– Principles of respiratory physiology including: How respiration is controlled
— Principles of gas exchange and oxygen transport
— Ventilation-perfusion relationships
— Lung volumes and transfer factor
—Respiratory aspects of sleep and exercise physiology
– Physical, humoral and cellular aspects of respiratory defence mechanisms
– Physiology of the proteinase inhibitors and pulmonary surfactant
Pathophysiology and pathology
– Effects of disease on pulmonary physiology and anatomy including:
— The pulmonary and bronchial circulations as gas exchange
— Adaptations to chronic hypoxaemia
— Pleural fluid production and reabsorption
– Application of the basic immunological processes to pulmonary pathology including:
— Asthma
— Tuberculosis
– Humoral and cellular immunodeficiency states and sequelae
– Microbiology of acute and chronic respiratory infections
Cell biology and genetics
– Lung inflammation and repair
– Vasculitis
– Cystic fibrosis
– Anti-protease deficiency
Clinical pharmacology
– Indications for, and mechanisms of action of, drugs used in respiratory disease together with their interactions and side effects.
– Important respiratory complications of other drugs (NSAIDs and beta blockers)
Clinical conditions
– Clinical features, investigation and management of respiratory disease likely to be encountered by a general physician
— Pleural effusion
— Chest pain
— Breathlessness
– Impact of systemic disease on the respiratory system
— Vasculitis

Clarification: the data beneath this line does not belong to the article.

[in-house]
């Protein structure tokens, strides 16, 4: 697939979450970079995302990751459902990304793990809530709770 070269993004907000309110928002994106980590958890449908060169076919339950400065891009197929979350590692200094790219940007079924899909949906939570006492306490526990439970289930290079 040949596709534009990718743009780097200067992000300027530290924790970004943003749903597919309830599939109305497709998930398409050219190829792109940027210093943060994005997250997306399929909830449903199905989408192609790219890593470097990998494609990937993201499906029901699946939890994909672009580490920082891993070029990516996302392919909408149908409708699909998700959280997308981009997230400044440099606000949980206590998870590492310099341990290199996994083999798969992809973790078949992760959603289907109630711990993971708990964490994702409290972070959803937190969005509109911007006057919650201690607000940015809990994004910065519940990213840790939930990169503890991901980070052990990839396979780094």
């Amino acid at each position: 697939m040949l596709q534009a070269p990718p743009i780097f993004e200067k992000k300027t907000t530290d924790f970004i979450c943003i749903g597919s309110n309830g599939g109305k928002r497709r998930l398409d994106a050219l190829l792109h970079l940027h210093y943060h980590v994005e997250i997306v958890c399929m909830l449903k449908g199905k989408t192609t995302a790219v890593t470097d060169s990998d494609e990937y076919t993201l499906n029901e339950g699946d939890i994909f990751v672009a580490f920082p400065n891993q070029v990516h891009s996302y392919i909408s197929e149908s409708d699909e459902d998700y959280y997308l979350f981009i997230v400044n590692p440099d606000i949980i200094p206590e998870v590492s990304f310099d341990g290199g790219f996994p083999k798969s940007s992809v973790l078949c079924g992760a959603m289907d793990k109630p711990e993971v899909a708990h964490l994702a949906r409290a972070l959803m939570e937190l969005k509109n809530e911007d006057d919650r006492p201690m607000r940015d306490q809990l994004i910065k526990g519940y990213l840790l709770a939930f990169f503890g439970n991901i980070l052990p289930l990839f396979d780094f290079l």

— Neuromuscular disease
—HIV infection
– Occupational lung disease, particularly asthma, pneumoconiosis and asbestos related disease
– Assessment of respiratory malignant condition
– General principles of oncological management including indication of surgery Indications for specialised investigations including bronchoscopy, CT scanning, lung biopsy, lung volumes and exercise testing
– Investigation of sleep related disorders and of the radiological aspects of respiratory diseases
– Indications for, and problems of, lung transplantation
– Control of Mycobacterium tuberculosis infection·
– Knowledge of detailed pulmonary mechanics, oncology drug regimens, drug therapy of environmental mycobacterial infection, inhalation drug kinetics, and detailed histological descriptions is not required.


– Detailed Neuroanatomy to appreciate the localisation of a particular neurological problem
— Clinical features of a lesion within the cavernous sinus
— Manifestations o a particular nerve root or peripheral nerve disorder
— Organisation of pathways within the spinal cord
– Aspects of Neurophysiology relevant to the understanding of neurological disease
– Formation, circulation, absorption and content of the cerebrospinal fluid
– Aspect of cerebral blood flow
– Principles of nerve conduction and its modification by disease processes
– Recent advances in the understanding of the genetic basis for various neurological disorders
Cell biology
– Advances in the cellular mechanisms of certain neurological disease processes which have provided better understanding of disease mechanisms and which might, in the future, lead to more rational therapy
– New drug developments in neurology
– Established drug therapies
— Role of some recently introduced anticonvulsants
— Present status of immunosuppressant therapy in multiple sclerosis
– Pathological aspects of some common diseases such as multiple sclerosis, Parkinson’s disease and Alzheimer’s disease
Clinical neurology
– Common disorders
– Clinical features which have been shown to be of diagnostic value
– Areas of recent advance, particularly those which have either led to better definition of disease entities, or have led to their improved management